More than 150 activists from 40 countries debate the relationship between human rights and the streets
The agenda and the demonstrations that have filled the streets in various countries in recent years all had at least one thing in common: the repressive response by the State. “It occurs in varying degrees of violence, depending on the country, but there is a very clear trend of States militarizing police forces to deal with their own populations,” said the journalist Bruno Torturra, of Estúdio Fluxo, moderator of the first panel of the 14th International Human Rights Colloquium.
Under the topic “Protests: actors, formats and the responses of the State”, the panel was formed by the Egyptian Karim Ennarah, a researcher for the EIPR (Egyptian Initiative for Personal Rights); Nurcan Kaya, who participated actively in the Gezi Park protests in Turkey; the Mexican public defender Maria Lucia Aguilar, from the Tlachinollan Human Rights Center; and Jamil Dakwar of the ACLU (American Civil Liberties Union).
The panel also heard the story of Gerardo Torres Perez, a student from the Raúl Isidro Burgos Rural College of Ayotzinapa, in Mexico. In September 2014, 43 of Gerardo’s colleagues were disappeared after a confrontation with the police. The American activist Phillip Agnew, from the Black Lives Matter movement, participated in the event by video conference. The stories added real-world credence to the broader debate on the state of protests around the world.
According to Dakwar, although the demands are diverse, there is one common central theme behind all the voices that have taken to the streets in recent years: economic injustice. “The system works against the people,” he said. In August 2014, the U.S. city of Ferguson was the stage of protests calling for the indictment of the police officer Darren Wilson for the murder of the young black man Michael Brown. This year, Freddie Gray, a 25-year-old black man, died seven day after being detained by the police. According to Agnew, the demonstrations are not just a consequence of specific episodes of police violence, “but of years of unemployment and lack of opportunities.” “On the streets, the police are authorized to act above the law – and there has been no accountability for this,” explained Agnew.
The lack of accountability for abuses is another constant from the United States to Turkey. Although the protests originally against the planned redevelopment of Gezi Park, in Istanbul, led nearly 3.5 million people to the streets in 79 of the country’s 81 provinces, Nurcan Kaya claims that many police officers involved in the abuses were not even identified. In Turkey’s case, the lack of investigations into the actions of the police is inversely proportional to the criminalization of the protest movements and demonstrators. During the protests, 4,900 people were officially detained, 88 users of social network such as Facebook and Twitter were investigated and 88 people were wounded. In all, 11 people were blinded and 104 suffered head trauma. “The government is still very afraid of us,” said Kaya.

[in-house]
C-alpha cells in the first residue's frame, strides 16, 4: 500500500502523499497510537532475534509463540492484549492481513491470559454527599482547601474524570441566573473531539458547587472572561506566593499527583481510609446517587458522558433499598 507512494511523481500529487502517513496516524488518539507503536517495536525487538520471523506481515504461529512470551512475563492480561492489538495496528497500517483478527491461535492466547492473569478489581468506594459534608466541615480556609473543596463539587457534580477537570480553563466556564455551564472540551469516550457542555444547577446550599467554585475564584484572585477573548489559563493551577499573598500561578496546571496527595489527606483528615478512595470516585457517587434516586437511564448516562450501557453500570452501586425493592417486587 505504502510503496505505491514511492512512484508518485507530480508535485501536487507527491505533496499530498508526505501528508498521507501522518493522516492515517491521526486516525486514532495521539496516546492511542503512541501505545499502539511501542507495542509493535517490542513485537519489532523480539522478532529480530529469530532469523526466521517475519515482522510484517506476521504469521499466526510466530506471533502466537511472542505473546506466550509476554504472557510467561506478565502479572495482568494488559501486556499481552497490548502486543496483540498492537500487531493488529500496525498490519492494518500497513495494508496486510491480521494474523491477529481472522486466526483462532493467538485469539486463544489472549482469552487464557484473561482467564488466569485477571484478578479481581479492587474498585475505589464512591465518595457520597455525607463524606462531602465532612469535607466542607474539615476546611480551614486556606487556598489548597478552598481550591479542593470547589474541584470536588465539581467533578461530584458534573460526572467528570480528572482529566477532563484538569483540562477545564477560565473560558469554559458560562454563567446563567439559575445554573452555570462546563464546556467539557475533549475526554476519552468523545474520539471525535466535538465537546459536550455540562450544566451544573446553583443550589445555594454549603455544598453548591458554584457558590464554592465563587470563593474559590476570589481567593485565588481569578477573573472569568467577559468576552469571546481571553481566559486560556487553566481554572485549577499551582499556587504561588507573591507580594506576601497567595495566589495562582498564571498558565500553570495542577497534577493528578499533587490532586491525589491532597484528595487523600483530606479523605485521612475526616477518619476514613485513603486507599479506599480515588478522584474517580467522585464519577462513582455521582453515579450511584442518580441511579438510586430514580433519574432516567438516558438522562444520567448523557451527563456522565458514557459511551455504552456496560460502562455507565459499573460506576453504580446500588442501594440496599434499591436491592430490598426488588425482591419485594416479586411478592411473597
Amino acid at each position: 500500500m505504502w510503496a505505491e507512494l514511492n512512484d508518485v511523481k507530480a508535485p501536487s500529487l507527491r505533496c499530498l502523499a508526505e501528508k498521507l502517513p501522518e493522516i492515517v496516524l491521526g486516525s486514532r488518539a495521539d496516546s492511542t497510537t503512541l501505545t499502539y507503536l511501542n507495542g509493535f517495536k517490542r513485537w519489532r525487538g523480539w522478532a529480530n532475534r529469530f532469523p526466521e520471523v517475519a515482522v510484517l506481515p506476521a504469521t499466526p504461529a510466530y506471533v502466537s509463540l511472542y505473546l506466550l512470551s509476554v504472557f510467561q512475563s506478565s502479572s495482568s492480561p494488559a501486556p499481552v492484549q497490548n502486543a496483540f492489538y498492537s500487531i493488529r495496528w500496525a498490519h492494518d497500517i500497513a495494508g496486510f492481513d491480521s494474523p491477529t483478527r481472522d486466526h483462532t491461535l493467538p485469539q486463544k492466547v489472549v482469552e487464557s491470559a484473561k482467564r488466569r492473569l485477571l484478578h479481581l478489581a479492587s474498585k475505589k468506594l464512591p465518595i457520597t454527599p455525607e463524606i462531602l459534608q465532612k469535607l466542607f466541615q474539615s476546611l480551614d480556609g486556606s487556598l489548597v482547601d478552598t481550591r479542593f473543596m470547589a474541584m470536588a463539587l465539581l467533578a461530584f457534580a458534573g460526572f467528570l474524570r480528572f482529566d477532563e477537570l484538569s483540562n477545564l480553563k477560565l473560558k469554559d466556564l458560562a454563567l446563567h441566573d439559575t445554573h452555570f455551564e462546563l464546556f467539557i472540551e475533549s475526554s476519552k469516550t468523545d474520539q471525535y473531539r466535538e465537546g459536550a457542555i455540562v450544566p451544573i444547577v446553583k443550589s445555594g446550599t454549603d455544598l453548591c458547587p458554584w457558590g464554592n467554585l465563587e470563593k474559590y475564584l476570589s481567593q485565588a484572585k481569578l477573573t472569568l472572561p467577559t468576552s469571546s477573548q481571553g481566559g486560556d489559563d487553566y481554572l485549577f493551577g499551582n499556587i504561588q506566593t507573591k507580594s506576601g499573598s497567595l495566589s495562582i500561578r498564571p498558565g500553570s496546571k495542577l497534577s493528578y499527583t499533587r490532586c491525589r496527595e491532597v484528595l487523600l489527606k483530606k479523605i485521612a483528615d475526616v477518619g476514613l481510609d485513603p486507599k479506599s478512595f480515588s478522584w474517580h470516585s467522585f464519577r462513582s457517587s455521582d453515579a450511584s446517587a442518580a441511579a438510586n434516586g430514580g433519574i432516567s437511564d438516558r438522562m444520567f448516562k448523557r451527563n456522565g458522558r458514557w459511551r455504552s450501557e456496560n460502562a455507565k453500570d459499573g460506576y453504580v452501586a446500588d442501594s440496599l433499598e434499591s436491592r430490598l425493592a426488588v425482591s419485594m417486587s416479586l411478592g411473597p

Director of the ACLU’s Human Rights Program, Dakwar also mentioned the failure to record data as a serious problem in the investigation of abuses. “There is no data collection. The figures you see in the media are guesses. The investigations are very limited on the state level and even more so on the federal level.”
The lack of commitment by the State to the investigations is a reality in Mexico, where nearly 26,000 people are disappeared and only 7% of the crimes are investigated. “Forty-three of our companions were disappeared by the State and so far no one is guilty,” said Gerardo Torres, who told the story of the attack against his colleagues on the evening of September 26. “Mexico’s security policy is based on militarization, not on intelligence. There is no strategy,” said Maria Lucia Aguilar.
“All governments tend to view demonstrations with fear and as disturbances,” explained Ennarah. His statement is based on the hundreds of accounts compiled in the report Take Back the Streets, published by the INCLO (International Network of Civil Liberties Organizations). One of them is the repression, by U.S. police officers, of the protest in Porto Rico. “They sprayed tear gas from helicopters,” he said. Another example of how less-lethal weapons can become lethal occurred in Egypt: “the security forces fired tear gas canisters against demonstrators for six straight days.”
According to Torturra, overcoming this mistaken form of dealing with social protest includes reviewing the idea of social participation and understanding the legitimate agendas that emerge from the streets. “Twentieth century democracy has not been able to cope with the demands of the 21st century. The agendas of these movements, unlike what the media or governments claim, are not diffuse. They are diverse. It’s not the movements that don’t know what they want, but the media and the State that can’t give an adequate response to what these movements demand.”
This article was written by Milena Buarque and is part of the collaborative coverage of the 14th Colloquium.